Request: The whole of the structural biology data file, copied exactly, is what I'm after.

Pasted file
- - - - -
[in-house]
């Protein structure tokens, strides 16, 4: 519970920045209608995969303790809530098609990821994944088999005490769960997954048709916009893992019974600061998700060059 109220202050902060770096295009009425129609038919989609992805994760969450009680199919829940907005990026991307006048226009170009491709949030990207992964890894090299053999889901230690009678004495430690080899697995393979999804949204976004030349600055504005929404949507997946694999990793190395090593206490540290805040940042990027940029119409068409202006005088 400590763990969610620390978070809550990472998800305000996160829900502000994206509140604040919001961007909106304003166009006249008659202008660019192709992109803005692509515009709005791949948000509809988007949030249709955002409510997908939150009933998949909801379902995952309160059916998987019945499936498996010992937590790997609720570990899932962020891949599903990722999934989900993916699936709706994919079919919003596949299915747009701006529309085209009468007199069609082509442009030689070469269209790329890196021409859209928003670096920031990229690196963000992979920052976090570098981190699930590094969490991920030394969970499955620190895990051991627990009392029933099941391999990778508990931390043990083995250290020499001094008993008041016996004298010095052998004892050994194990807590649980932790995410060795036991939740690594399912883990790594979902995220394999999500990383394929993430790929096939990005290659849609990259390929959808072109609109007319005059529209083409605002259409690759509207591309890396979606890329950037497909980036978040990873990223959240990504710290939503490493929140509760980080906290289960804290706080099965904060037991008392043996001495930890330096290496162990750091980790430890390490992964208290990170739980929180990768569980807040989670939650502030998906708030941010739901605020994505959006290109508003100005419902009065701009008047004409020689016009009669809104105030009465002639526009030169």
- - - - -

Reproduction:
[in-house]
């Protein structure tokens, strides 16, 4: 519970920045209608995969303790809530098609990821994944088999005490769960997954048709916009893992019974600061998700060059 109220202050902060770096295009009425129609038919989609992805994760969450009680199919829940907005990026991307006048226009170009491709949030990207992964890894090299053999889901230690009678004495430690080899697995393979999804949204976004030349600055504005929404949507997946694999990793190395090593206490540290805040940042990027940029119409068409202006005088 400590763990969610620390978070809550990472998800305000996160829900502000994206509140604040919001961007909106304003166009006249008659202008660019192709992109803005692509515009709005791949948000509809988007949030249709955002409510997908939150009933998949909801379902995952309160059916998987019945499936498996010992937590790997609720570990899932962020891949599903990722999934989900993916699936709706994919079919919003596949299915747009701006529309085209009468007199069609082509442009030689070469269209790329890196021409859209928003670096920031990229690196963000992979920052976090570098981190699930590094969490991920030394969970499955620190895990051991627990009392029933099941391999990778508990931390043990083995250290020499001094008993008041016996004298010095052998004892050994194990807590649980932790995410060795036991939740690594399912883990790594979902995220394999999500990383394929993430790929096939990005290659849609990259390929959808072109609109007319005059529209083409605002259409690759509207591309890396979606890329950037497909980036978040990873990223959240990504710290939503490493929140509760980080906290289960804290706080099965904060037991008392043996001495930890330096290496162990750091980790430890390490992964208290990170739980929180990768569980807040989670939650502030998906708030941010739901605020994505959006290109508003100005419902009065701009008047004409020689016009009669809104105030009465002639526009030169």